Researchers have urged authorities to rethink who ends up in prison in a bid to lessen the burden on the prison system. But instead of exploring alternatives, German states have vowed to create space for more prisoners.
Prisons in most German states are operating at capacity, if not exceeding it, according to a survey published on Wednesday by Essen-based publisher Funke Media Group.
In Baden-Württemberg, occupant capacity exceeded 101.3 percent for male prisoners last year, while in Rhineland-Palatinate, it jumped from 99.99 to 100.6 percent in January. Prisons in other states, including Bavaria, Berlin, Hamburg and North Rhine-Westphalia, surpassed 90 percent of occupant capacity.
According to experts cited in the report, actual capacity tends to be 85 to 90 percent of official capacity since parts of a prison may be closed or undergoing renovation.
'Right to be concerned'
Researchers have warned against exceeding capacity at prisons, saying it jeopardizes the safety of staff and undermines the prospect and success of inmates' re-entry into society.
Catherine Heard, director of the World Prison Research Program at University of London's Institute for Criminal Policy Research, told DW that German authorities are "right to be concerned about prisoner numbers exceeding official capacity."
"Stretched resources compromise [a] prison's ability to achieve its main goals — preparing prisoners for a return to the community and equipping them with the skills and support necessary to avoid further crime and play a full part in society," Heard said.
"Research shows that overcrowded, under-resourced prisons offer fewer rehabilitation and education programs, less time outside the cell and greater use of solitary confinement."
But overcrowding in German prisons isn't a new phenomenon. Data show that in 2006, Germany's prisons were at their limit — if not exceeding it — with occupancy rates falling between 95 percent and 105 percent of official capacity.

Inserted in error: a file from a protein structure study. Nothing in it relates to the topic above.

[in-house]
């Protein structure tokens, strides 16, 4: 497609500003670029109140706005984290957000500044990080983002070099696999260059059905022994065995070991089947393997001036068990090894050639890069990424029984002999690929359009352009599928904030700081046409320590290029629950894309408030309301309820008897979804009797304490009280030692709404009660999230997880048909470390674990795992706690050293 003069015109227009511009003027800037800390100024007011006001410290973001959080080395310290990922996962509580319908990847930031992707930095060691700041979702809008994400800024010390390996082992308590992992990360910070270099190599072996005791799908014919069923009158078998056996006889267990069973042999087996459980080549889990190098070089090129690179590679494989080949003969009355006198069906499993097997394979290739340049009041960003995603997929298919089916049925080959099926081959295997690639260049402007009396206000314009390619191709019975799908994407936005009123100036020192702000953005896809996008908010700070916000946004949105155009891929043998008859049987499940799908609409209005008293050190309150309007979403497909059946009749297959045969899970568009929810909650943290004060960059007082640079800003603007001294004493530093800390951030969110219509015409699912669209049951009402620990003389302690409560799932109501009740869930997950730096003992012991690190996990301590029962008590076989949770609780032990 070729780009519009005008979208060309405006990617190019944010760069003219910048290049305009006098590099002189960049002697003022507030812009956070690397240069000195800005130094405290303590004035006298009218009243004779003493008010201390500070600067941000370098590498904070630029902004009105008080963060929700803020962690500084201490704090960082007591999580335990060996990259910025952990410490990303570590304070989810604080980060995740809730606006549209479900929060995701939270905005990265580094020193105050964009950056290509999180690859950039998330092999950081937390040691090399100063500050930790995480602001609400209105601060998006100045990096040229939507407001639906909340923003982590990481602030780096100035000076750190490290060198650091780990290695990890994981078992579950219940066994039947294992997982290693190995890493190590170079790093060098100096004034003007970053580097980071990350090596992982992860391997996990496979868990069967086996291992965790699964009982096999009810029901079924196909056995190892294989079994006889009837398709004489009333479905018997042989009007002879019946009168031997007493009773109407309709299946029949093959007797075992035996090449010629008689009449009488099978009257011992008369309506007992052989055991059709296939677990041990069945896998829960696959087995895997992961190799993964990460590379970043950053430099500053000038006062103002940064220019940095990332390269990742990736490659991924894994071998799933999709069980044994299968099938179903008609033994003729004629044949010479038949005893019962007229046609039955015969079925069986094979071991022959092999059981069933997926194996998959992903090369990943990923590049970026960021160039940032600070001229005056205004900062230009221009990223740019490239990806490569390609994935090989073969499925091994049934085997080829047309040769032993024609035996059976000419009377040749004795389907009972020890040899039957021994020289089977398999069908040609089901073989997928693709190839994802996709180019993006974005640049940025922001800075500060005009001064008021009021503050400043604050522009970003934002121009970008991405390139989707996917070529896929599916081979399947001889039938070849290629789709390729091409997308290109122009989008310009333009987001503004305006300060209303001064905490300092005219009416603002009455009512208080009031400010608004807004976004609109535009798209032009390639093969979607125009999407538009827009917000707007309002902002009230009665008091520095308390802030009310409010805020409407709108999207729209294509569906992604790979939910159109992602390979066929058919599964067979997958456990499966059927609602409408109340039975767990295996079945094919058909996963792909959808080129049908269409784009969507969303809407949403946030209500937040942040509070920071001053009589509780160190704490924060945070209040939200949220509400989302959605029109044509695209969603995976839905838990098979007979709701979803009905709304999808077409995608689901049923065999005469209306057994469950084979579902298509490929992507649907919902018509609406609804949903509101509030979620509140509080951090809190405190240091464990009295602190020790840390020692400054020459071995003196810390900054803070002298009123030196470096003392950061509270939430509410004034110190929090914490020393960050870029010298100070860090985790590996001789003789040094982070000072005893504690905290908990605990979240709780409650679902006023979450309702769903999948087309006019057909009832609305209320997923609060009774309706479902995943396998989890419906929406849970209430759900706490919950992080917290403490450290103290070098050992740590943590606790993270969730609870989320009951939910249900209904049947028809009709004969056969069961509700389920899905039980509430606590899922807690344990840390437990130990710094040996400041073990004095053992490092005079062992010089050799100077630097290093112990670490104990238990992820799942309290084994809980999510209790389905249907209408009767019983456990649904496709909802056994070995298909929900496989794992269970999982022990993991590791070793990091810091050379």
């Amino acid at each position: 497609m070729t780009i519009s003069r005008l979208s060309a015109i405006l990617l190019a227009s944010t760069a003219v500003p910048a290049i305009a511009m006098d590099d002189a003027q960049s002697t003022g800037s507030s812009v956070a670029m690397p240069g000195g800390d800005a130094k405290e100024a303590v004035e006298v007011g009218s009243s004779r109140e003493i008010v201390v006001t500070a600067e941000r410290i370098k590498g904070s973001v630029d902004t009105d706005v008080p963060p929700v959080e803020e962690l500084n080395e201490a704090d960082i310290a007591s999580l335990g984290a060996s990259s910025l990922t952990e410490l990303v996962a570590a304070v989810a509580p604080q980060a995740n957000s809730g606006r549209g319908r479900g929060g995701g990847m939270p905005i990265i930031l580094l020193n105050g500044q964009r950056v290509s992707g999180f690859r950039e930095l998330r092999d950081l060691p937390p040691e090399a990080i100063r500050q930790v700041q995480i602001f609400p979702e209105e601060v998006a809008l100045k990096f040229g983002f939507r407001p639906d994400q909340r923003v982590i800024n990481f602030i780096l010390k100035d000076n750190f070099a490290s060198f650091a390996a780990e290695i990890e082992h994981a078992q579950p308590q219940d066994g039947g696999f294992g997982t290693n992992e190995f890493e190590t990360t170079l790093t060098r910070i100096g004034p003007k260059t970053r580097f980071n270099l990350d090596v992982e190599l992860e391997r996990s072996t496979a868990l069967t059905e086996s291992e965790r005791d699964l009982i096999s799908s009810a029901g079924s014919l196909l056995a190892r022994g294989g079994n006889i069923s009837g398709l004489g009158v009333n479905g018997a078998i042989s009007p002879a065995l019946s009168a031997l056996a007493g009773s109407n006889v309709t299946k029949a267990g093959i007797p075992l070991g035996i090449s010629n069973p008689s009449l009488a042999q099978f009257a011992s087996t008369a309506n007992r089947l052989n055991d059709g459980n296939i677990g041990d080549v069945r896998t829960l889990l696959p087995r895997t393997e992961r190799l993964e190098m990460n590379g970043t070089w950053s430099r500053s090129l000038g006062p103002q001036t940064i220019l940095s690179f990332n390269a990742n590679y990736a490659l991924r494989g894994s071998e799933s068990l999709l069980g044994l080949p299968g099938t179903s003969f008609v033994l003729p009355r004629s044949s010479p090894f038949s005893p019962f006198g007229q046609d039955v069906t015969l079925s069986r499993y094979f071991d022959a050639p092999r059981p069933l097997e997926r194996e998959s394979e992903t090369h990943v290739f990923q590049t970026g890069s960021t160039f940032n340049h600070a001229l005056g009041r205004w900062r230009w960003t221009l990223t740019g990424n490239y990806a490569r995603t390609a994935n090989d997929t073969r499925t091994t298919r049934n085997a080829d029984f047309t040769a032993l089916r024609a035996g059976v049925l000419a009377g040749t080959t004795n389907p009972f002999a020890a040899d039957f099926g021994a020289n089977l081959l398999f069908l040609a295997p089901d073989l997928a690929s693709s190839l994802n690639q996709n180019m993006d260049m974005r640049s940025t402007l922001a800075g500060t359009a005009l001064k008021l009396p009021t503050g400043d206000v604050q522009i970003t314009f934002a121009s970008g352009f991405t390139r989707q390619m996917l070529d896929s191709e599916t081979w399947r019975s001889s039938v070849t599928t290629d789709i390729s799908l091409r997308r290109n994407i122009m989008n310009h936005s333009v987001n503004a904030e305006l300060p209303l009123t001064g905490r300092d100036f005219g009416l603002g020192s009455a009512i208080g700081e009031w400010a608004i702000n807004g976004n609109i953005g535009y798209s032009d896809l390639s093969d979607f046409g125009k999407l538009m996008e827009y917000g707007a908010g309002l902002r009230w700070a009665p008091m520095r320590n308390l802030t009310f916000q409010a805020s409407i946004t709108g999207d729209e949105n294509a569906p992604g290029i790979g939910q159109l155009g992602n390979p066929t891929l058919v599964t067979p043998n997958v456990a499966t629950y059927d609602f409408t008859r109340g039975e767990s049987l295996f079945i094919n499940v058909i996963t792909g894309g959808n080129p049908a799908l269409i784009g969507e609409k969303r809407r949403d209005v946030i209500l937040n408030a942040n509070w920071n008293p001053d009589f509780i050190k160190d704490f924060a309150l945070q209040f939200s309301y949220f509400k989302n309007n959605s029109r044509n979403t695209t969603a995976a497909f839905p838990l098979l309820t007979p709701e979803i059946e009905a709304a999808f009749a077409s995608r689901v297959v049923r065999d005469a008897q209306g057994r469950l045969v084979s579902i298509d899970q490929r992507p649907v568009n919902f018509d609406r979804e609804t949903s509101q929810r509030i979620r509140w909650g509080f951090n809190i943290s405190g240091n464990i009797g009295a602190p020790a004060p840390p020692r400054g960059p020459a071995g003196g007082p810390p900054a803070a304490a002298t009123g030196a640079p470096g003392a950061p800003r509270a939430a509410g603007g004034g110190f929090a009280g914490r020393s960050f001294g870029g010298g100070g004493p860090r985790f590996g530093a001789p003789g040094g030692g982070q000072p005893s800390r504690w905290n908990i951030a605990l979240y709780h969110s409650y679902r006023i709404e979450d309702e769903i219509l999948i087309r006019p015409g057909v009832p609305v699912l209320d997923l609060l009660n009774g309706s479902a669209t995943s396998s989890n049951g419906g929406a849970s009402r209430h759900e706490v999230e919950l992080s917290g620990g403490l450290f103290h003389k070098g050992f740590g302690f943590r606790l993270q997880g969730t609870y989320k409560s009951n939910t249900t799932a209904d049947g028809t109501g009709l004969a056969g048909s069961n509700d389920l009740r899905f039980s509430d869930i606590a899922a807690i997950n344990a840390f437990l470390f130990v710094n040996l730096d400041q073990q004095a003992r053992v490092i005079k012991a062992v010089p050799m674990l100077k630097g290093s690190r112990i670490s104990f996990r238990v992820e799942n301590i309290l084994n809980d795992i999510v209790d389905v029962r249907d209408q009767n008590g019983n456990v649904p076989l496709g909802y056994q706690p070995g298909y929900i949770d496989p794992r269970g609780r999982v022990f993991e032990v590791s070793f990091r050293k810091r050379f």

Even before that, overcrowding was an issue. In the 1980s, Germany experienced overcrowded prisons "as a consequence of sentence enhancements in drug laws and a corresponding wave of long prison sentences," according to Hans-Jörg Albrecht, director at the Max Planck Institute for Foreign and International Criminal Law in Freiburg.
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"Changes in the structure of prison populations, which started to take effect in the 1980s, point to the over-reliance on imprisonment as a response to developing and expanding drug markets," Albrecht said in a report.
Researchers fear that similar disciplinary measures could see resurgence. Last year, while Germany witnessed one of its largest year-on-year decreases in crime, drug offenses rose 9.2 percent, comprising 330,580 cases.
Several German states have signaled their intention to expand capacity in order to meet the demands of the criminal justice system.
In North-Rhine Westphalia (NRW), the state government is planning to increase the number of places for inmates from its current number of 18,925, of which only 17,559 are available.
"In the coming years, the state government will invest nearly €1 billion ($1.22 billion) into constructing and renovating correctional facilities. That's already decided," Peter Marchlewski, NRW Interior Ministry spokesman, told DW.
However, Marchlewski noted that prisons in the state are currently operating at more than 90 percent of official capacity, exceeding what researchers consider actual capacity. "Of the 17,557 detention places available today, 16,388 are occupied. That leaves almost 1,200 places available," he said.
"In addition, under the current budget, NRW Interior Minister Peter Biesenbach has allocated 1,135 jobs for the judiciary in 2018 alone," Marchlewski added. "This naturally benefits the prison system."
While boosting operational capacity may ease the administrative burden on the prison system, is expanding space to hold more prisoners the right approach to overcrowding? Researchers believe there are alternatives.
A new way forward
From developing more opportunities for parole to diverting minor cases out of the criminal justice system, experts have pointed to several alternatives to pre-empt, prevent and ease overcrowding in prisons.
"One easy way to take some of the strain off prisoner numbers is for Germany to stop imprisoning people who are too poor to pay their day-fine penalties," Heard said.
"Recent research has shown that around 8 percent of Germany's prison population today is made up of fine defaulters and the most common offense they were fined for is riding public transport without a ticket," she explained. "In this day and age, it's surely not right to punish poverty in this way."
Whether there is political will to explore these alternatives remains to be seen. But German lawmakers have called for the issue to be addressed.
"The penal system must not be neglected," Volker Kauder, who leads the ruling conservative Christian Democratic Union (CDU) parliamentary party, told Funke Media Group. "The conditions in German prisons must be improved."